Figure 1. Cell density assay (Hoechst 33342) with Z3 zebrafish cells in control experiments using different culture media. Cell numbers were measured once after the 18 h treatment and once after the 6 h recovery period. L-15−: L-15 complete media without FBS L-15+: L-15 complete media. Cell numbers were normalized to 10,000 cells of the Hank’s buffered salt solution (HBSS) control. Statistical analysis was performed prior to data normalization using a t-test. Groups were compared to HBSS treatment (* p ≤ 0.05). Values are mean ± standard error from 3 biological replicates.
Figure 1. Cell density assay (Hoechst 33342) with Z3 zebrafish cells in control experiments using different culture media. Cell numbers were measured once after the 18 h treatment and once after the 6 h recovery period. L-15−: L-15 complete media without FBS L-15+: L-15 complete media. Cell numbers were normalized to 10,000 cells of the Hank’s buffered salt solution (HBSS) control. Statistical analysis was performed prior to data normalization using a t-test. Groups were compared to HBSS treatment (* p ≤ 0.05). Values are mean ± standard error from 3 biological replicates.
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There is no general agreement on the effect of NAC on Cd toxicity since several studies suggest a protective effect on cell viability, e.g., in rat hepatocytes, when cells were co-exposed to Cd and NAC [53]. However, another study observes a cumulative toxic effect of NAC and Cd. In human HaCaT cells, only pre-treatment with NAC restored Cd-induced cell death which led the authors to the conclusion that Cd and NAC might form complexes with one another or with the culture media [56]. In Leydig cells, NAC pre-treatment also revealed decreased cell death via the reduction of oxidative damage [57], and in HepG2 cells, Cd-induced apoptosis could be reduced by NAC-dependent upregulation of catalase [58]. Another study reveals that NAC changes the expression of cytokines and chemokines and suggests that the immunomodulatory effect protects against Cd toxicity [59]. Studies on the protection mechanisms of NAC reveal that NAC increases phosphorylated p38 MAPK by decreasing the ROS level in a human osteosarcoma cell line [60]. Similarly, it has been found that in zebrafish embryo NAC protects against msh6 inhibition which is part of the DNA mismatch repair, most likely also by decreasing ROS [61].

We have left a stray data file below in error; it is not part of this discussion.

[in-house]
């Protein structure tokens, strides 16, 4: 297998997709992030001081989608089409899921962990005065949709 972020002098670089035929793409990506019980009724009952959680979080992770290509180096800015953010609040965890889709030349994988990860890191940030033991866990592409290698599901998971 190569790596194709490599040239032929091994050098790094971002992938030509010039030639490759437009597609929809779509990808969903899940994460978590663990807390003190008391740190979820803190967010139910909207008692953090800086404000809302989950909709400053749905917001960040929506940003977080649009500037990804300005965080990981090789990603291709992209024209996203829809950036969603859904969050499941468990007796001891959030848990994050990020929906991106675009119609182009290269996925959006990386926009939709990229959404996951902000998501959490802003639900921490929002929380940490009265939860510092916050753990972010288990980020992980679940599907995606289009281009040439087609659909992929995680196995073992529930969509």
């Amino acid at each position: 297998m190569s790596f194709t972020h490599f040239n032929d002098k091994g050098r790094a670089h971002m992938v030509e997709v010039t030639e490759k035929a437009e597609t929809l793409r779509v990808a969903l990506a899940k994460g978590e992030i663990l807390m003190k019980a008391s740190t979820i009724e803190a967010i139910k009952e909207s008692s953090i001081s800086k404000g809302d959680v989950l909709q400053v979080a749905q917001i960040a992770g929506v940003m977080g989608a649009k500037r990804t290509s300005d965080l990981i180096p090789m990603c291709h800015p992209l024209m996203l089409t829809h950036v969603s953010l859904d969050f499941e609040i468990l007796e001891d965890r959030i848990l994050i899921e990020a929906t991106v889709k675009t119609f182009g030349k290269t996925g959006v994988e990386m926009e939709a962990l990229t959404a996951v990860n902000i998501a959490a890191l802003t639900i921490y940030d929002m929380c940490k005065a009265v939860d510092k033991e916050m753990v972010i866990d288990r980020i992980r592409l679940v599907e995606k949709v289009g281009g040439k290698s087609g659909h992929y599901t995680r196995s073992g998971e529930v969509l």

Original data included in the present review article reveal that NAC is able to restore cell numbers of Z3 zebrafish cells upon HBSS starvation and Cd exposure (Figure 2). The experiments were conducted in HBSS to overcome putative problems caused by the formation of complexes between Cd2+ and components of the cell culture media, as stated above. We, therefore, conclude that NAC protects against Cd-induced oxidative stress via its antioxidant capacity affecting cellular mechanisms which might differ between cell types and tissues.
Interestingly, VC was, in contrast to NAC, not able to restore cell numbers upon HBSS starvation in Z3 zebrafish cells (Figure 2). Co-exposure to HBSS, CdCl2, and VC even caused a cumulative toxic effect further decreasing Z3 cell numbers (Figure 2C). Preparation of the treatment solutions in HBSS excludes complex formation with cell culture media components, so we suggest that VC and CdCl2 form compounds with higher toxicity than Cd alone or that VC increases or facilitates Cd uptake by Z3 cells. As shown before, Cd is responsible for δ-aminolevulinate dehydratase enzyme inhibition in rat lung and VC even increased the inhibiting effect [62]. However, VC has also been shown to attenuate germ cell apoptosis by protecting against ER stress and unfolded protein response (UPR) in mouse testes [63]. According to another study, VC inhibits lipid peroxidation in rat testes [46]. VC has also been shown to protect against Cd-induced renal injuries [64] and to reduce Cd accumulation in liver and kidney of catfish [27].
Figure 2. Cell density assay (Hoechst 33342) with Z3 zebrafish cells. (A) Effect of vitamin C (VC) and N-acetylcysteine (NAC) on HBSS incubated cells; (B) Recovery from HBSS and Cd treatment using NAC; (C) Recovery from HBSS and Cd treatment using VC. Cell numbers were normalized to 10,000 cells of the HBSS control. Statistical analysis was performed prior to data normalization using a t-test. Exposures were compared to HBSS treatment (* p ≤ 0.05). Square bracket indicates statistical significance from comparison of normalized data. Values are mean ± standard error from 3 biological replicates.
Figure 2. Cell density assay (Hoechst 33342) with Z3 zebrafish cells. (A) Effect of vitamin C (VC) and N-acetylcysteine (NAC) on HBSS incubated cells; (B) Recovery from HBSS and Cd treatment using NAC; (C) Recovery from HBSS and Cd treatment using VC. Cell numbers were normalized to 10,000 cells of the HBSS control. Statistical analysis was performed prior to data normalization using a t-test. Exposures were compared to HBSS treatment (* p ≤ 0.05). Square bracket indicates statistical significance from comparison of normalized data. Values are mean ± standard error from 3 biological replicates.